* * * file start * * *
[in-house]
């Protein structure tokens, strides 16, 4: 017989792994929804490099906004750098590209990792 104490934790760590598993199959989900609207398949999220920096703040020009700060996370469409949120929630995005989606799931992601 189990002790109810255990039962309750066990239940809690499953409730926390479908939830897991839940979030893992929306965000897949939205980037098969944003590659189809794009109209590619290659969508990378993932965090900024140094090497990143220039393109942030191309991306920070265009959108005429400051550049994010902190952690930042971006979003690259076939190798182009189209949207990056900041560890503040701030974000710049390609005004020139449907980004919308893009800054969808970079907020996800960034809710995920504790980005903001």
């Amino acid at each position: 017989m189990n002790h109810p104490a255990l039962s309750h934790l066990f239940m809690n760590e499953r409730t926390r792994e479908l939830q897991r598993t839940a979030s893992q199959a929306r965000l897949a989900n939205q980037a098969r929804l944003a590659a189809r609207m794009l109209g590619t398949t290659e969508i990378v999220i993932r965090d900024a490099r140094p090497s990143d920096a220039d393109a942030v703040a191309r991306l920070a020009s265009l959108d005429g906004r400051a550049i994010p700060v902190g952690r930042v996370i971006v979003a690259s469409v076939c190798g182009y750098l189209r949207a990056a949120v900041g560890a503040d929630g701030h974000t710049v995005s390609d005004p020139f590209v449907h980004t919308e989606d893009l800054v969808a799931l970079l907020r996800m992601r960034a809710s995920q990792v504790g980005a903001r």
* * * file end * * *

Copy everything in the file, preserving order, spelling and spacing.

[in-house]
């Protein structure tokens, strides 16, 4: 017989792994929804490099906004750098590209990792 104490934790760590598993199959989900609207398949999220920096703040020009700060996370469409949120929630995005989606799931992601 189990002790109810255990039962309750066990239940809690499953409730926390479908939830897991839940979030893992929306965000897949939205980037098969944003590659189809794009109209590619290659969508990378993932965090900024140094090497990143220039393109942030191309991306920070265009959108005429400051550049994010902190952690930042971006979003690259076939190798182009189209949207990056900041560890503040701030974000710049390609005004020139449907980004919308893009800054969808970079907020996800960034809710995920504790980005903001």
């Amino acid at each position: 017989m189990n002790h109810p104490a255990l039962s309750h934790l066990f239940m809690n760590e499953r409730t926390r792994e479908l939830q897991r598993t839940a979030s893992q199959a929306r965000l897949a989900n939205q980037a098969r929804l944003a590659a189809r609207m794009l109209g590619t398949t290659e969508i990378v999220i993932r965090d900024a490099r140094p090497s990143d920096a220039d393109a942030v703040a191309r991306l920070a020009s265009l959108d005429g906004r400051a550049i994010p700060v902190g952690r930042v996370i971006v979003a690259s469409v076939c190798g182009y750098l189209r949207a990056a949120v900041g560890a503040d929630g701030h974000t710049v995005s390609d005004p020139f590209v449907h980004t919308e989606d893009l800054v969808a799931l970079l907020r996800m992601r960034a809710s995920q990792v504790g980005a903001r």